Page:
I must admit I was a bit confused this morning when I was eating my porridge but that’s probably not unusual:-)
You see, when I decided to do this walk, I planned each day so that they would be around 16 miles each to split the whole walk over 6/7 days. I used the Official Guide you can see in the picture above which has around 24 sections but I put a few together and worked it all out perfectly – or so I thought.:-)
My friend Mary recently told me about the detailed mile by mile map (also seen above) so I bought one of those a couple of weeks ago (I bought both from The Harbourmaster’s House, Dysart). So I have been using the detailed map when doing the walk.
I was so chuffed with myself walking extra miles the first day (19 instead of 16) because I knew I would have a heavier bag today to carry since I wasn’t going home. And then, when I looked at the detailed map this morning it indicated that I would start today at Inverkeithing (which is mile 19) and Dysart was mile 37!! That meant today was another 18 miles! How did that happen?! So it’s fair to say I’m a bit knackered tonight and my toes feel a bit battered but I got here in time to see the end of the Andy Murray match so what more could I want:-)
To add insult to injury my 16 mile walk set for tomorrow has now turned out to be 21 miles! On the detailed map Dysart is at mile 37 and St. Monans 58! I better get up early:-)
Anyway, moan over. It’s been a lovely day today and I didn’t even get very lost, hurray!
I started at the Mercat Cross in Inverkeithing where I finished yesterday. Just after the cross you turn down to the right (Bank Street) and then right again at the bottom of the hill. The signs are a bit confusing but I’d been here before:-)
It’s interesting to note how different the sounds are around you when you’re walking the Fife Coastal Path. Through the towns there’s the normal traffic noise, and since most of the path is through woody areas, the most usual sound is the constant chit chat of all the different birds but yesterday I noticed how different it was going past Rosyth dockyard and today in Inverkeithing with their industrial noise – hammering, drilling and other machinery. In contrast Dalgety Bay is very quiet – the birds even seem to be very subdued.
So what did I see today? Well, after passing through Inverkeithing I quickly recognised Dalgety Bay in the distance and came across this big stone by the shore:
Strange isn’t it? What possible use could that have? Any ideas anyone? I tried googling it but didn’t find anything.
Last year my sister and I were walking in Dalgety Bay and met a man who was getting his house built on the sea front overlooking the bridges. He was so excited about it and showed us all the design plans etc. Every time I go to Dalgety Bay I’m excited to see how far they’ve got with the build and today was no exception. Here’s the house now, they’re nearly there!
The Coastal Path goes past this house then in to the right into the wooded area around the coast. The ground is rougher here and more varied so it gets you warm:-)
Lovely though isn’t it?
There are lots of lovely houses on the front (I’m so jealous):
And this lovely building but I’m not sure what it is:
You’ll go past the sailing club and a radioactive beach – just don’t go fishing for your tea there!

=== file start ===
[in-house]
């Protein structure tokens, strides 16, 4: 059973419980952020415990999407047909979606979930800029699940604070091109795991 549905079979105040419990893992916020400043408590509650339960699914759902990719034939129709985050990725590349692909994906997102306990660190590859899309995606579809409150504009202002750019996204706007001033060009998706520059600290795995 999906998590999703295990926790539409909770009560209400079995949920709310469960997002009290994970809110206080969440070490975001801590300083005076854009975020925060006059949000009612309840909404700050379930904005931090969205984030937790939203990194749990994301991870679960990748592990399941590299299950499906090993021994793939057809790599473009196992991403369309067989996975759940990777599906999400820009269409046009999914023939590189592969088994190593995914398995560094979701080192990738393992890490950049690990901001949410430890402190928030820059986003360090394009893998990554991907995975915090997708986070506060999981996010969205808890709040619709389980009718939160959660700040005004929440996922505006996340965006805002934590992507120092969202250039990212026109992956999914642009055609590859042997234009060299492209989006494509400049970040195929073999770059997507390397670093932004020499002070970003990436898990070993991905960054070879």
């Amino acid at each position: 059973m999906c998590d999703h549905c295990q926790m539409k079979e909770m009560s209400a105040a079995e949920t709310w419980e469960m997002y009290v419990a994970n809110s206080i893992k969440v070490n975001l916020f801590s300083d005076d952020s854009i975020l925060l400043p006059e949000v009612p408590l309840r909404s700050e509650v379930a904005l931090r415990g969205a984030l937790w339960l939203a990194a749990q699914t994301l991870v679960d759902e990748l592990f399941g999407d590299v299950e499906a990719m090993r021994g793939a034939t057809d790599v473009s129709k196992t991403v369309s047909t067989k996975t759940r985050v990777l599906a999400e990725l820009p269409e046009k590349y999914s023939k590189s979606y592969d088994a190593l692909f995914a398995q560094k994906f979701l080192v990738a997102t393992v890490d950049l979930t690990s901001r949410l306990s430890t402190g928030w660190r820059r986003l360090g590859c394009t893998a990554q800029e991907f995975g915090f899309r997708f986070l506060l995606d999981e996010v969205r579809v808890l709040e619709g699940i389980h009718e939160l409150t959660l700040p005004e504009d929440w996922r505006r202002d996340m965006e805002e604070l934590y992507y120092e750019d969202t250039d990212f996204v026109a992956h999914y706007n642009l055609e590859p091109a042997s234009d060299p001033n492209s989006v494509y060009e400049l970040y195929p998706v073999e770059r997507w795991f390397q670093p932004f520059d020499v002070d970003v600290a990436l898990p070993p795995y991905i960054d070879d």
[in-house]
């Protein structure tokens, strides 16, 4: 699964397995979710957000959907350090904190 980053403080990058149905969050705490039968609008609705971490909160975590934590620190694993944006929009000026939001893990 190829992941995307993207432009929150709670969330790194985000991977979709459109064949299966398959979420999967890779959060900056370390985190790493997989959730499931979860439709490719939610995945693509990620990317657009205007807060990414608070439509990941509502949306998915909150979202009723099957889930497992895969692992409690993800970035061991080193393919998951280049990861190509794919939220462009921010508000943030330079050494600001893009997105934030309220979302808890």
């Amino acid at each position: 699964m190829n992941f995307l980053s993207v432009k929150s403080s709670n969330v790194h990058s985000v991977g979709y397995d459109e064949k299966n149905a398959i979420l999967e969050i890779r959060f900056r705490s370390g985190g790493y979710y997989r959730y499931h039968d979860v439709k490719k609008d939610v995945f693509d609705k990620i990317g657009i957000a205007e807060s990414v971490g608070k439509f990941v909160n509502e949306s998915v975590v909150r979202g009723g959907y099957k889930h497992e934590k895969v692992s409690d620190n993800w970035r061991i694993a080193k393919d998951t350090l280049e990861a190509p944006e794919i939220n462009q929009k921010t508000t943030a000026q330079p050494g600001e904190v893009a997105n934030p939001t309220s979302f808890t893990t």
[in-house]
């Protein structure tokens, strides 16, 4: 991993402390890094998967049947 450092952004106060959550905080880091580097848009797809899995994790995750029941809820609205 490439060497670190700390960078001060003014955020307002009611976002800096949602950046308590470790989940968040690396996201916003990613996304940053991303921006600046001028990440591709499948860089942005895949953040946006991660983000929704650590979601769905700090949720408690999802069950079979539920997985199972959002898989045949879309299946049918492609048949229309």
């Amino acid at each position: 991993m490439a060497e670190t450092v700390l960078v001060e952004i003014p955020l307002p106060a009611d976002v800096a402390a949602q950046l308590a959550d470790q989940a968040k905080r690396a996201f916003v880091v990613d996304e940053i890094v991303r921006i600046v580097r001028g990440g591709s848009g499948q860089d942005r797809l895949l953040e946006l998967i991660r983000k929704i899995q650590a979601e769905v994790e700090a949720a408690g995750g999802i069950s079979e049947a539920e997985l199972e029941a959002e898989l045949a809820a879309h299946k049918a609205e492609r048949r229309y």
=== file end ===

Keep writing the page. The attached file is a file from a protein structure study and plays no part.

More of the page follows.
And you’ll see the ruins of a very old church:
And as you walk round the coast taking in the spectacular views, just as you begin to feel tired and in need of a rest, the first glimpses of a golf course let you know that Aberdour isn’t far away:
Today I stopped at The Woodside Hotel and had the best cup of coffee and homemade shortbread biscuits I think I’ve ever had!
From Aberdour high street you turn down right to the black sands. Oh how peaceful it is down there. One of my favourite places to sit with a book.
As you walk past the harbour and around the coast,
if you reach the sea food restaurant ‘A Room with a View’, you’ve gone too far. At the point where there is a sign pointing to the restaurant is where you have to turn up and climb the narrow stone steps onto the cliffs above to take you over to The Silver Sands:
At the Silver Sands there is also a nice Café and public toilets.
Carrying on past the café you follow the path under the railway bridge (very muddy!):
past a waterfall:
and on to Burntisland (great poster!)
I would definitely recommend Potter About for lunch. Their food is amazing and you can have a go at painting some pottery if you like that sort of thing:-)
Today the tide was in after lunch so I had to carry on down the main road in Burntisland past Pettycur Bay caravan site (good for a cuppa or food and the loo) and on to Kinghorn. Watch out for the right turn down into Kinghorn bay. It’s just after this sign on the main road:
If you keep going on the main road you bypass Kinghorn altogether. So turn right, its so worth it!
Coming out of Kinghorn the path to Kirkcaldy is very rough and hilly over the top of the cliffs. You have to be careful not to look down sometimes. It’s really beautiful though with lots of flowers on one side and the sound of the gently lapping waves on the other.
When you get to the Seafield Tower you know you are nearly at Kirkcaldy and boy was I glad to see it today:-)
And even happier when I saw Kirkcaldy in the distance – didn’t think I’d ever be so happy to see Morrisons:-)
After a drink and a rest in Morrisons I knew it was only around three miles to Dysart, along the esplanade in Kirkcaldy, up the big hill and into Ravenscraig park and along the path to Dysart. I thought this plaque was funny at the end of the esplanade in Kirkcaldy:
It’s been a long but enjoyable day walking the Fife Coastal Path and I’m here now all cosy in my room in Merchant House B&B in Dysart. The rooms are big and clean and at only £38 pound a night including breakfast I think its a bargain.
Time for bed! Looking forward to tomorrow and the things I will see from here to St. Monans. Thanks for reading!